Parker's hit 1984 song "Ghostbusters" for the film of the same name (which held the top slot on Billboard's Hot 100 chart for three weeks) is of course famous for its hook "I ain't afraid of no ghosts."

But the line actually has roots 96 years before "Ghostbusters."

In Ellen Price Wood's posthumous 1888 novel The Case of Charles Strange (also published in the Argosy magazine she owned), the ghost of Mr. Brightman just might be wreaking some havoc. Then again, it could be a hoax.

But one thing was for sure, the bold character of Hatch declared: "I'm not afraid of no ghostesses, not I."

The line, which almost seems handpicked and adapted by Parker, comes courtesy Price, known for the novel East Lynn, who was an international bestselling and wrote quite a bit of supernatural fiction (The Ghost (1862) Reality or Delusion? (1868)).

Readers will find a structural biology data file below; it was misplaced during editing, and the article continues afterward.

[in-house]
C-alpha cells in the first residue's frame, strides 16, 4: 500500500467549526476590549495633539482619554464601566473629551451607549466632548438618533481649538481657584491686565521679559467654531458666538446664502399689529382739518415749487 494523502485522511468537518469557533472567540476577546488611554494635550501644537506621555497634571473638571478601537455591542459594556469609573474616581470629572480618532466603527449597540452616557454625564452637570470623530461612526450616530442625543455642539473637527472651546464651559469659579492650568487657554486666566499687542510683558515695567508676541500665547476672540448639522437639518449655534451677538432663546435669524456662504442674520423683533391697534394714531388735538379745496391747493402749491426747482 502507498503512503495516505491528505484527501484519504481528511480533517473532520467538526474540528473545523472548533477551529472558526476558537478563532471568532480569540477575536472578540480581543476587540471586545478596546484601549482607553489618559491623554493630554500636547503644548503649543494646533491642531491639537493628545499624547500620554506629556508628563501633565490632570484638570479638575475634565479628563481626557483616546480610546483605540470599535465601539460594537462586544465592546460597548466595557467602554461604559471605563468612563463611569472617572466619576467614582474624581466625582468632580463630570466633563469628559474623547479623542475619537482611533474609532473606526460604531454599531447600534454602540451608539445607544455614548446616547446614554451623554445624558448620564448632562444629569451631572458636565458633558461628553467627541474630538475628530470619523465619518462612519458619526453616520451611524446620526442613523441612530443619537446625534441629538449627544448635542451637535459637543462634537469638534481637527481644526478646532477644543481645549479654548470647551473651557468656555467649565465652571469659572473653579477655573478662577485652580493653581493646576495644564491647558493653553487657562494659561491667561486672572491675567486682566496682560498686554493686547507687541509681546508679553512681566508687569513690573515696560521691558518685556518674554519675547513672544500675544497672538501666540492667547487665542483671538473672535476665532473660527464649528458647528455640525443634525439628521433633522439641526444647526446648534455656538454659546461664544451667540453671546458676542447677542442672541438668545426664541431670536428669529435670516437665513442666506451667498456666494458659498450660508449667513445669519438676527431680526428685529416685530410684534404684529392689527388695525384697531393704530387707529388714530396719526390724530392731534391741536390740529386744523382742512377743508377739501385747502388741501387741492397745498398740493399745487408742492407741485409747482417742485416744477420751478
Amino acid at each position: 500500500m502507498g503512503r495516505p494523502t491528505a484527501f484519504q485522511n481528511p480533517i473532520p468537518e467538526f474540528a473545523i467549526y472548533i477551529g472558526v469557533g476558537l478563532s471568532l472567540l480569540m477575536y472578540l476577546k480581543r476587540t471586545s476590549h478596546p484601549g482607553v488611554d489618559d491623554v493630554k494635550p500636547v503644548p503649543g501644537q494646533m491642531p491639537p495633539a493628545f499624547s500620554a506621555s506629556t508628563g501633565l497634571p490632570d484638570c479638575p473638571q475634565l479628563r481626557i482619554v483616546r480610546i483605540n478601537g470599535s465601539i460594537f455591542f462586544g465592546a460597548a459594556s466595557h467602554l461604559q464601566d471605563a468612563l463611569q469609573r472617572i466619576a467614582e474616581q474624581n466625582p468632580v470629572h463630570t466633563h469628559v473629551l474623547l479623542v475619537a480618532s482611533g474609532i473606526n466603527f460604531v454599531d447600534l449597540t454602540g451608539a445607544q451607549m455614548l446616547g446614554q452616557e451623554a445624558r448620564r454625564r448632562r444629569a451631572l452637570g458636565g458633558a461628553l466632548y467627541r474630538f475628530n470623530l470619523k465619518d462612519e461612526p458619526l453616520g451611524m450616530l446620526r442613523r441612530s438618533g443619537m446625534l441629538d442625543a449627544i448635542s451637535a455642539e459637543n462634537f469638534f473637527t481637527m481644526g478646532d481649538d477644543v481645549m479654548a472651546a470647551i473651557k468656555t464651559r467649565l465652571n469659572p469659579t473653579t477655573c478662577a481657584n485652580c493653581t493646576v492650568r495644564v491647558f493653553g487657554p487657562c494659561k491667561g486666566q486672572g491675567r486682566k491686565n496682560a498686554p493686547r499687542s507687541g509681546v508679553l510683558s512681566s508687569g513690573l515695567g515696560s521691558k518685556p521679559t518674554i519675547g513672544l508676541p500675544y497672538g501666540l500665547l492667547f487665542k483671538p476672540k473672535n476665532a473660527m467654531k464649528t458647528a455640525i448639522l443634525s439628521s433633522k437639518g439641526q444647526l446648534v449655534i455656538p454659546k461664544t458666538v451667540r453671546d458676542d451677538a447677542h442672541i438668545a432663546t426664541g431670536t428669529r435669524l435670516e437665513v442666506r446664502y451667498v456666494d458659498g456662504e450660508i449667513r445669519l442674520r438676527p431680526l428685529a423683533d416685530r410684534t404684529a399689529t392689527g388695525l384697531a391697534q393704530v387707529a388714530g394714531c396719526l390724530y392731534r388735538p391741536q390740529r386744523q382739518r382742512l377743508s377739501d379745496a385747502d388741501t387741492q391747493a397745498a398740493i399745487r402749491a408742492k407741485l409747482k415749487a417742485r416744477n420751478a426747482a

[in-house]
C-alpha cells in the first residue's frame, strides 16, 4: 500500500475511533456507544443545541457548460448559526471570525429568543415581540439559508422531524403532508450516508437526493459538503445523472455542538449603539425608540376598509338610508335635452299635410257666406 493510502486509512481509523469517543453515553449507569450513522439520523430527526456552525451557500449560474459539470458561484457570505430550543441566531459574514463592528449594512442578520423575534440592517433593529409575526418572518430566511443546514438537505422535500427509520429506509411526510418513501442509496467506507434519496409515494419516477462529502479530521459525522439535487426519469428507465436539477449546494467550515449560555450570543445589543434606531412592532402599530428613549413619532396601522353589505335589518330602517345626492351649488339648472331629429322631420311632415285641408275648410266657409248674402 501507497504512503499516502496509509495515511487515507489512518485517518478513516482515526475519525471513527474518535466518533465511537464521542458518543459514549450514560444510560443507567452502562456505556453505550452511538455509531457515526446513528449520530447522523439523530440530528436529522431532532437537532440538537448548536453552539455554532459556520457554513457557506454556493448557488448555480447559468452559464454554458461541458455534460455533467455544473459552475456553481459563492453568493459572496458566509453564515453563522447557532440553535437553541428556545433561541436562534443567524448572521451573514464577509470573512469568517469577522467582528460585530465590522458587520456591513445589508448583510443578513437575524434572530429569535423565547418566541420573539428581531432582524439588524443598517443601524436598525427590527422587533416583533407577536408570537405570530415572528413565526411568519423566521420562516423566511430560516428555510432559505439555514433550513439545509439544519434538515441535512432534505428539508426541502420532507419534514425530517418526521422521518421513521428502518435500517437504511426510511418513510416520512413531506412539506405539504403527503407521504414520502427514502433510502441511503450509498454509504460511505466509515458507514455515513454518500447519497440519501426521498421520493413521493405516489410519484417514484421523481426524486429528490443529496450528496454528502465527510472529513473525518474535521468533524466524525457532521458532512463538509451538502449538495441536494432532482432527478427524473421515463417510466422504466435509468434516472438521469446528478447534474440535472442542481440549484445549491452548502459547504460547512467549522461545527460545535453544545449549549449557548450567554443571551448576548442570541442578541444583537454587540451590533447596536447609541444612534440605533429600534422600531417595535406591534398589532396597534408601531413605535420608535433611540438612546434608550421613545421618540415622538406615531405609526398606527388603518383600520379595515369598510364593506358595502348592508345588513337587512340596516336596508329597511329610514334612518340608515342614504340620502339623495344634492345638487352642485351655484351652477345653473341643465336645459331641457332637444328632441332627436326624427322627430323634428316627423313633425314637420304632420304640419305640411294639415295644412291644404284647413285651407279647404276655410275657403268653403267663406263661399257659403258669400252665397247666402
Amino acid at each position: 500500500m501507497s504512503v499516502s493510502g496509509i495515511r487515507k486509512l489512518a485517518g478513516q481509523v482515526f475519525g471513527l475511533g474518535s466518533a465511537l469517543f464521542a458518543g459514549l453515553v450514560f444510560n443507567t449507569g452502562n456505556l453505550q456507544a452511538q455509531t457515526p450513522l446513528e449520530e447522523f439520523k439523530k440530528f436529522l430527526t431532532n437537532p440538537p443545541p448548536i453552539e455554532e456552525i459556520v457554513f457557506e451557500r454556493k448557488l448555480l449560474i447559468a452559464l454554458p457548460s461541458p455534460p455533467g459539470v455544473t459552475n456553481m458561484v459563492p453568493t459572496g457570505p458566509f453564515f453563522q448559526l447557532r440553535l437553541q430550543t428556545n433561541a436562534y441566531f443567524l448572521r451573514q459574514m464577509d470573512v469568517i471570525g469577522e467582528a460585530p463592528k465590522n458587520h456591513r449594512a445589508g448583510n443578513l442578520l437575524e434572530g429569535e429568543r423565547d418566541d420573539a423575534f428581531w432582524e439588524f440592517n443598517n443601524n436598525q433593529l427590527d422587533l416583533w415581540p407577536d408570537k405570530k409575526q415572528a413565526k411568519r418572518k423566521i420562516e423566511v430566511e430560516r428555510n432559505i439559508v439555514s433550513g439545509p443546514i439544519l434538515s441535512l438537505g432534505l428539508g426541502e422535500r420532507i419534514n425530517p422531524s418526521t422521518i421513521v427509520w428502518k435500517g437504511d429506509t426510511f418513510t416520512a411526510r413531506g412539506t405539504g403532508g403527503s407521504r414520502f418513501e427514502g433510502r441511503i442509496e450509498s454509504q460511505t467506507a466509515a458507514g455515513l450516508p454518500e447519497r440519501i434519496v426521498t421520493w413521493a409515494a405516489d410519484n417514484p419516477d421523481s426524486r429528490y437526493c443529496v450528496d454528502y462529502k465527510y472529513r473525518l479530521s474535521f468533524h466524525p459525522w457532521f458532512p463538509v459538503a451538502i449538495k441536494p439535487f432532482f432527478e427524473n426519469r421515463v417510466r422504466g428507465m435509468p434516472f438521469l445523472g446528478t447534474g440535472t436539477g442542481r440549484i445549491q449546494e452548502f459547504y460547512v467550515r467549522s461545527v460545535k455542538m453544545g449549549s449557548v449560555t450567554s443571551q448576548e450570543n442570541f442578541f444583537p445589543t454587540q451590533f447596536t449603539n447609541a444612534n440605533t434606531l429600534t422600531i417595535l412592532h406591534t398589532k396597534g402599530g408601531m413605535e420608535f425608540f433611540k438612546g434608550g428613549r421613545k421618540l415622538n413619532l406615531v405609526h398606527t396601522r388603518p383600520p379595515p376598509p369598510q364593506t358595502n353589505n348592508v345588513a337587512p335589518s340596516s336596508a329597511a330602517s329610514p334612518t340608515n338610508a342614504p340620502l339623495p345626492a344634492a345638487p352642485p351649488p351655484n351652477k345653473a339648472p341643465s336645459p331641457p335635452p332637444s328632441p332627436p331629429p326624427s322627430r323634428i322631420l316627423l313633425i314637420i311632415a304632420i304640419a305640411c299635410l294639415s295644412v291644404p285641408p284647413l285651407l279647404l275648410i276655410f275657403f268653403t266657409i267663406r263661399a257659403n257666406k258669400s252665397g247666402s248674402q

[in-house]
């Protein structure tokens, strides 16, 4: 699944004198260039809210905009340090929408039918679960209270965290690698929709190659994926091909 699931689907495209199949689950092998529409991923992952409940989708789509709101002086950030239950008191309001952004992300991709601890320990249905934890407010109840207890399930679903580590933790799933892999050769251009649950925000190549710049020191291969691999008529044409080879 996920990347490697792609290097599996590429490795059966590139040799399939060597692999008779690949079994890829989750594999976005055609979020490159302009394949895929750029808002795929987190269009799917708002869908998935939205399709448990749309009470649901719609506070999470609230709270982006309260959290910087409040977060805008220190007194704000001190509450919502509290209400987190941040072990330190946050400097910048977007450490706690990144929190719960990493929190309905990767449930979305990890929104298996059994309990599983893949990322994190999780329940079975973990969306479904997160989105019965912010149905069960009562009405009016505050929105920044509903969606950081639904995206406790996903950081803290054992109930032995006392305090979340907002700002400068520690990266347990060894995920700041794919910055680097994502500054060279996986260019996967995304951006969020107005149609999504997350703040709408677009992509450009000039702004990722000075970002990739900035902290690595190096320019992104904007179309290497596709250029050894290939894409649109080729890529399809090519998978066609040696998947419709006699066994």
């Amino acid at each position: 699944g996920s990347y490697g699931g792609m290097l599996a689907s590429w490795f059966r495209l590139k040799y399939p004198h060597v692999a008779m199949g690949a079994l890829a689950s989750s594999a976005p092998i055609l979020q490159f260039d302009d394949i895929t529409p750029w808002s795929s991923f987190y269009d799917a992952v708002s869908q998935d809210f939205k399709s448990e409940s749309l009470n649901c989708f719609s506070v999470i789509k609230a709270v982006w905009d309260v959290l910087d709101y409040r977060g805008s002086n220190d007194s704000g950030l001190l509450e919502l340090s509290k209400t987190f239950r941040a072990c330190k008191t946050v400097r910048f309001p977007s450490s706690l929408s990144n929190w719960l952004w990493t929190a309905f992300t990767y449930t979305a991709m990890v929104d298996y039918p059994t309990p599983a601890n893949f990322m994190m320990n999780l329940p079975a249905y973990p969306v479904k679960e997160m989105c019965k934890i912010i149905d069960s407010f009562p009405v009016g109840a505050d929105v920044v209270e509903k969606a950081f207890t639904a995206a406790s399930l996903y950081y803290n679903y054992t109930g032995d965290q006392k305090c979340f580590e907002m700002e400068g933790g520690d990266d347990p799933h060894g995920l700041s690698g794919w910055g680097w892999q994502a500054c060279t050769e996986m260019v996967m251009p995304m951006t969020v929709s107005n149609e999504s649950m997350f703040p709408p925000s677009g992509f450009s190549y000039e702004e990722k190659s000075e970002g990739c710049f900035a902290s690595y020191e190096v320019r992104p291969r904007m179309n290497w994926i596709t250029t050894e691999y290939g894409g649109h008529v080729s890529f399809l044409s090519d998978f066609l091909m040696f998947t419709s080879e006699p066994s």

But wait, there's more.

Historian Craig Conley dug up this illustration from a 1892 issue of Thrilling Life Stories for the Masses, the one-penny per issue magazine filled with -- you guessed it, "thrilling" -- pulpy stories.

The illo. features the caption "'I'm not afraid of no old ghostesses,' said Harold."

Conley doesn't list which issue of Thrilling Life Stories this comes from, and I wasn't able to find it in the digital volume I own. Therefore I cannot speak to the plot and plight of young Harold, but I like to think his last name is Spengler.

So, here's the question: When did Ray Parker, Jr. get into Victorian lit? And does he owe any royalties to long-dead Victorian authors for borrowing the line? (Huey Lewis may have an opinion on this one.)

Finally, where else has this particular line emerged? I suspect two examples could be a coincidence, but it could have appeared elsewhere as a common phrase. If you see it in other Victorian examples, let me know!

And since you're here, you might as well watch the amazing Ghostbusters theme song video.

-Aaron Sagers